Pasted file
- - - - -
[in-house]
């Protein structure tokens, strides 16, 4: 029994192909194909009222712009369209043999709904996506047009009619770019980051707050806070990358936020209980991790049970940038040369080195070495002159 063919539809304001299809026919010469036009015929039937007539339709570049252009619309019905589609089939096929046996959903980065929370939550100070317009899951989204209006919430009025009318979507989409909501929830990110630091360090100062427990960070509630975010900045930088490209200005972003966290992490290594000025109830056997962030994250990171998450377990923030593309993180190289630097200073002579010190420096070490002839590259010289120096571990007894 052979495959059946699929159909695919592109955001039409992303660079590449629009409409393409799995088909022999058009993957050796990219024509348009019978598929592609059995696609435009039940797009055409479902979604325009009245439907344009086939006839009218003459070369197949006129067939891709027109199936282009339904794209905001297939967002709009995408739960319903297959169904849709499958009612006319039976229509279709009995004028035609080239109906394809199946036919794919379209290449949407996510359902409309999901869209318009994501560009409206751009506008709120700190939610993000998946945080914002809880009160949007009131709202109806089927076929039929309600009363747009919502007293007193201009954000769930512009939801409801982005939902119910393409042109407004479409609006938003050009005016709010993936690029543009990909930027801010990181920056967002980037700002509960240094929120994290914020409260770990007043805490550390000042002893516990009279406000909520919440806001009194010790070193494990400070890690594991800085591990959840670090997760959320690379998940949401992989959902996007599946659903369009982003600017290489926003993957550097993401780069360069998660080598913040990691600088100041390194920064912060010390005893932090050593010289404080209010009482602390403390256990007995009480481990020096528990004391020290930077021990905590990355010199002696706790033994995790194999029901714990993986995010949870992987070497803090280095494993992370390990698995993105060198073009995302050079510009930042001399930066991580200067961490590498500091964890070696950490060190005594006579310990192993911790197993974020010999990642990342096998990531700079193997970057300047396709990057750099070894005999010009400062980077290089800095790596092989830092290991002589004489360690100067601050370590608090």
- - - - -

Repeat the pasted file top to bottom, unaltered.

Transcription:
[in-house]
């Protein structure tokens, strides 16, 4: 029994192909194909009222712009369209043999709904996506047009009619770019980051707050806070990358936020209980991790049970940038040369080195070495002159 063919539809304001299809026919010469036009015929039937007539339709570049252009619309019905589609089939096929046996959903980065929370939550100070317009899951989204209006919430009025009318979507989409909501929830990110630091360090100062427990960070509630975010900045930088490209200005972003966290992490290594000025109830056997962030994250990171998450377990923030593309993180190289630097200073002579010190420096070490002839590259010289120096571990007894 052979495959059946699929159909695919592109955001039409992303660079590449629009409409393409799995088909022999058009993957050796990219024509348009019978598929592609059995696609435009039940797009055409479902979604325009009245439907344009086939006839009218003459070369197949006129067939891709027109199936282009339904794209905001297939967002709009995408739960319903297959169904849709499958009612006319039976229509279709009995004028035609080239109906394809199946036919794919379209290449949407996510359902409309999901869209318009994501560009409206751009506008709120700190939610993000998946945080914002809880009160949007009131709202109806089927076929039929309600009363747009919502007293007193201009954000769930512009939801409801982005939902119910393409042109407004479409609006938003050009005016709010993936690029543009990909930027801010990181920056967002980037700002509960240094929120994290914020409260770990007043805490550390000042002893516990009279406000909520919440806001009194010790070193494990400070890690594991800085591990959840670090997760959320690379998940949401992989959902996007599946659903369009982003600017290489926003993957550097993401780069360069998660080598913040990691600088100041390194920064912060010390005893932090050593010289404080209010009482602390403390256990007995009480481990020096528990004391020290930077021990905590990355010199002696706790033994995790194999029901714990993986995010949870992987070497803090280095494993992370390990698995993105060198073009995302050079510009930042001399930066991580200067961490590498500091964890070696950490060190005594006579310990192993911790197993974020010999990642990342096998990531700079193997970057300047396709990057750099070894005999010009400062980077290089800095790596092989830092290991002589004489360690100067601050370590608090």